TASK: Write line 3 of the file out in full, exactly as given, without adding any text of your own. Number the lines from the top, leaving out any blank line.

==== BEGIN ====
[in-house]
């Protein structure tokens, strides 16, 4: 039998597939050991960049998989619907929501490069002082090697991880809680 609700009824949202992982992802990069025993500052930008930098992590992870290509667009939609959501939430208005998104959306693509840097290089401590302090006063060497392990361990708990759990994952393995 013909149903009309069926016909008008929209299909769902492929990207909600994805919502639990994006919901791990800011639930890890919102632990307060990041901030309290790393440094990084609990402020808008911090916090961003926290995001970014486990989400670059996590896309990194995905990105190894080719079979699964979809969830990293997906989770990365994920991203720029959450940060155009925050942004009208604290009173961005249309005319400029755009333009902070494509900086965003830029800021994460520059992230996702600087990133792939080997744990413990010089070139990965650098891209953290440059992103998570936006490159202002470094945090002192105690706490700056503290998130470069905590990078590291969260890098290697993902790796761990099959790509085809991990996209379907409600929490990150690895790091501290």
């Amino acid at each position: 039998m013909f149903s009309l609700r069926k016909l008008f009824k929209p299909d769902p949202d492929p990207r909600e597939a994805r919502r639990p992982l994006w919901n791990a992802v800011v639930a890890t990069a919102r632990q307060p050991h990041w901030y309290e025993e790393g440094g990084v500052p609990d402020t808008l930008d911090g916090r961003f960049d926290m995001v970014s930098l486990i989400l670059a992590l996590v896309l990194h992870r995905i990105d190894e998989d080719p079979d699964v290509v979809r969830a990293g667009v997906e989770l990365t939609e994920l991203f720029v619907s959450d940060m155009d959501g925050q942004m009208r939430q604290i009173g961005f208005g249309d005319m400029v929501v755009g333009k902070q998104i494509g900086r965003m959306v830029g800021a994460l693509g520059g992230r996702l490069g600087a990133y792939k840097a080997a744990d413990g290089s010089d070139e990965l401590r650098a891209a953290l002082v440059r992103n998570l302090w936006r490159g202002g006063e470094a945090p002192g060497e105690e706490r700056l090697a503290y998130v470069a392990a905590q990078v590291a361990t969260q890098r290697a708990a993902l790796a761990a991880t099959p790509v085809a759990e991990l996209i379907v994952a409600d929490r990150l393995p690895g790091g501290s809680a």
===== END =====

């Amino acid at each position: 039998m013909f149903s009309l609700r069926k016909l008008f009824k929209p299909d769902p949202d492929p990207r909600e597939a994805r919502r639990p992982l994006w919901n791990a992802v800011v639930a890890t990069a919102r632990q307060p050991h990041w901030y309290e025993e790393g440094g990084v500052p609990d402020t808008l930008d911090g916090r961003f960049d926290m995001v970014s930098l486990i989400l670059a992590l996590v896309l990194h992870r995905i990105d190894e998989d080719p079979d699964v290509v979809r969830a990293g667009v997906e989770l990365t939609e994920l991203f720029v619907s959450d940060m155009d959501g925050q942004m009208r939430q604290i009173g961005f208005g249309d005319m400029v929501v755009g333009k902070q998104i494509g900086r965003m959306v830029g800021a994460l693509g520059g992230r996702l490069g600087a990133y792939k840097a080997a744990d413990g290089s010089d070139e990965l401590r650098a891209a953290l002082v440059r992103n998570l302090w936006r490159g202002g006063e470094a945090p002192g060497e105690e706490r700056l090697a503290y998130v470069a392990a905590q990078v590291a361990t969260q890098r290697a708990a993902l790796a761990a991880t099959p790509v085809a759990e991990l996209i379907v994952a409600d929490r990150l393995p690895g790091g501290s809680a």